Her name is Xandria, she is two years old and is already multilingual. I told her that I too have a little boy who understands Filipino but will only speak the language if I made him repeat it, insisting that because we live in England we should speak in English (oh how I have failed!).

I spoke to her mother Fema and discovered that we both hailed from neighbouring cities in the south of Mindanao. We exchanged numbers and she volunteered to show us around Bergen if we so wished. It was an offer we took the next day when we invited ourselves to her house, overlooking a view straight out of a Nordic postcard and tasted a much welcome Filipino hospitality in an otherwise cold and gloomy day in Norway.

It is during these experiences when I come to appreciate the concept of nationality, that despite my complaints about the culture I have left behind, there are facets of it that I still deeply cherish. For it is this cultural bond that has allowed us to make friends with a stranger on a plane, be welcomed in their home and learn about another culture in an unfamiliar land.

We asked her what we have been dying to find out after discovering that a bowl of soup with a piece of bread costs £12 - how do people afford to live in that very expensive city. But perhaps we already knew the answer in our hearts - an inclusive economy with the lowest income inequality in the world.

We found out that like most of the working population, her husband works in the North Sea oil rigs which takes him away from home most of the time. But they have a warm and beautiful home with supportive in-laws living nearby and she gets to enjoy the natural beauty of Norway on hiking trips up the mountain when the sun is out and the weather is warm and we only get to see it in her photographs.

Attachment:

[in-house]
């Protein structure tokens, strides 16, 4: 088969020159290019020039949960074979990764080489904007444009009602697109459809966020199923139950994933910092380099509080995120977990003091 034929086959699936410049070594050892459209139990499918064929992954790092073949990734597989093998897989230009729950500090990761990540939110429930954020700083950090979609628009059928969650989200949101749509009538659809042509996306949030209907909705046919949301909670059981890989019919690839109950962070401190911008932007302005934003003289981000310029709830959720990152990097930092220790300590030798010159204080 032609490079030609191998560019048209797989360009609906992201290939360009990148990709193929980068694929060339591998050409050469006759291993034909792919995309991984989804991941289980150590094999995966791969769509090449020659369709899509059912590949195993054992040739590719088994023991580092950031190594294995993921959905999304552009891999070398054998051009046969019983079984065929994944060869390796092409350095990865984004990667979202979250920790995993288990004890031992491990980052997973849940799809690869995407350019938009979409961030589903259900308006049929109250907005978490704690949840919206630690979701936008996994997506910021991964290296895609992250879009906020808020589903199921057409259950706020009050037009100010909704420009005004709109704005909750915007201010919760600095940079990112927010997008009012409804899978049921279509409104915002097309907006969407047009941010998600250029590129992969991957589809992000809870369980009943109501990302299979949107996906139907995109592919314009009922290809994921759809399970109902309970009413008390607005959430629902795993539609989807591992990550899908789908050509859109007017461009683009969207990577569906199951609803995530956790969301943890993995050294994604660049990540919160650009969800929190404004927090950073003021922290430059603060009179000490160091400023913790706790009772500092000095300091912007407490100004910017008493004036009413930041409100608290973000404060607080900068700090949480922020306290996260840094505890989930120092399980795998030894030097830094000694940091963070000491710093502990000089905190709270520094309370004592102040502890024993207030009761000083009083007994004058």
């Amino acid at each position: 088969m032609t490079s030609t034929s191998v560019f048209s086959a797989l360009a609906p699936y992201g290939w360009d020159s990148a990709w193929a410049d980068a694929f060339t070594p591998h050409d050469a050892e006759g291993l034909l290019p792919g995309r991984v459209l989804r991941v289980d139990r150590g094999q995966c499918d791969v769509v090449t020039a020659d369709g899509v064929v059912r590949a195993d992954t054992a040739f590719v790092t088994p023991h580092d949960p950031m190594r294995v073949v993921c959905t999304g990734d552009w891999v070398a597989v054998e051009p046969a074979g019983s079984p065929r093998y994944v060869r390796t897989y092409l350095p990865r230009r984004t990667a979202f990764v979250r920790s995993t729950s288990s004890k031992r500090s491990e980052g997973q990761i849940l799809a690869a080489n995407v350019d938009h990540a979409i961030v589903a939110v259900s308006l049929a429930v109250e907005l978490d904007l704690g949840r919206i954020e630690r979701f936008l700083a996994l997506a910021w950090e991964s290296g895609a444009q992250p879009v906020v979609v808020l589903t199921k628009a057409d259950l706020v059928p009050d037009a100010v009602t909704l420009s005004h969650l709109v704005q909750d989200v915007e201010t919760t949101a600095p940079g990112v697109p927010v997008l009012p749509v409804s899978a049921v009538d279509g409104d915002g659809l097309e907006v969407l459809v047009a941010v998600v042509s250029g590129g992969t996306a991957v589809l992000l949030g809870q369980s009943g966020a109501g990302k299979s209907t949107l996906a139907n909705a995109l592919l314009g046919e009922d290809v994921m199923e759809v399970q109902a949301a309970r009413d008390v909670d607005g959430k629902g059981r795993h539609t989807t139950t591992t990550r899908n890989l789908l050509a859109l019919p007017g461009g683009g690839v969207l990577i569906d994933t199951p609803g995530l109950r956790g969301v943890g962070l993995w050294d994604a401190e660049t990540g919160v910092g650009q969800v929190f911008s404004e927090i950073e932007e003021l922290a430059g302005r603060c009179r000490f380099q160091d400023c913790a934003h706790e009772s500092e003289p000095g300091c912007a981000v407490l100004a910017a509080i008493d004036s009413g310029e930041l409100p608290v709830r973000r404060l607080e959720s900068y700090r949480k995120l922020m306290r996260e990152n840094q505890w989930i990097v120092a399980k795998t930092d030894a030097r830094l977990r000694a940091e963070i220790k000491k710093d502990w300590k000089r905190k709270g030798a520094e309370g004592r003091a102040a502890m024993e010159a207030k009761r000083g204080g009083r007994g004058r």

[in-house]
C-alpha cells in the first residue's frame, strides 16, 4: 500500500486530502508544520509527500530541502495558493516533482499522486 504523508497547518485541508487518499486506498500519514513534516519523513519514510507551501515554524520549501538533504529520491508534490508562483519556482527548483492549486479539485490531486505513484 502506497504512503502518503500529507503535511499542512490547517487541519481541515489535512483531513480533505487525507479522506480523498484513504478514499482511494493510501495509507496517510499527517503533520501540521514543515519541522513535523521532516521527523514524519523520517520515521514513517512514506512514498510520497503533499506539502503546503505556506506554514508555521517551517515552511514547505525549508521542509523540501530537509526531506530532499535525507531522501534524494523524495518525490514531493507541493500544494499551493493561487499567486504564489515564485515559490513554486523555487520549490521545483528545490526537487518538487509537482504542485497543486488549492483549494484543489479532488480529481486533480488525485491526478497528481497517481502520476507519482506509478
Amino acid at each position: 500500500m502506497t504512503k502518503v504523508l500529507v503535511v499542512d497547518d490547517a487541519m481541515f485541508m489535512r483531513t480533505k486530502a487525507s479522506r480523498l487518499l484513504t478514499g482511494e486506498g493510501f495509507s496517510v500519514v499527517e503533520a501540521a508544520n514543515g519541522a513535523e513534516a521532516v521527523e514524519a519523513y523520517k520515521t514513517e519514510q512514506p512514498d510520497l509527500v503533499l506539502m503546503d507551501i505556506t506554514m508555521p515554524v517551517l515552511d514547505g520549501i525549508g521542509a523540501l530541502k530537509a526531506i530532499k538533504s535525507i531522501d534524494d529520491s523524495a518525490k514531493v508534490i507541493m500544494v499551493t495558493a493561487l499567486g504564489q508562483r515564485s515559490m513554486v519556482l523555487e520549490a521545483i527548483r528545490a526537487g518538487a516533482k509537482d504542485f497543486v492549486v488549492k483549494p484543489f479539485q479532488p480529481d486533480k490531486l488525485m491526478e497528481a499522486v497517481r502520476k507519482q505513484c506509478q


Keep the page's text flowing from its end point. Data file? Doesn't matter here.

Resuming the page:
When we said goodbye our hearts were full and our gratitude overflowing. We didn’t stay long but it felt like we have made a lifelong friend in those few hours we were together. It was one of those moments we all agreed that we were glad to be born Filipinos.

Our trip was something I have looked forward to from the time we agreed to book our tickets a few months ago although I didn’t really care about the destination. I just wanted to spend quality time with friends that a few hours of chat over Facebook messenger wouldn't allow us. I was glad I did, there is nothing like good female company to make us feel young and uninhabited again, taking us back to a time when we were all just dreamers. And it has allowed me to take stock of my life, the me then and now, and realise that I haven't done too badly after all. Because friends will give you that much needed pat in the back and tell you you've done well, and sometimes that is all you need.

So a few days later I am still singing the song that Joaiza has attached to this holiday (and the repetition is driving my little one crazy).
Such a feelin's comin' over me
There is wonder in 'most ev'ry thing I see
Not a cloud in the sky, got the sun in my eyes
And I won't be surprised if it's a dream
Here's to looking forward to the next one.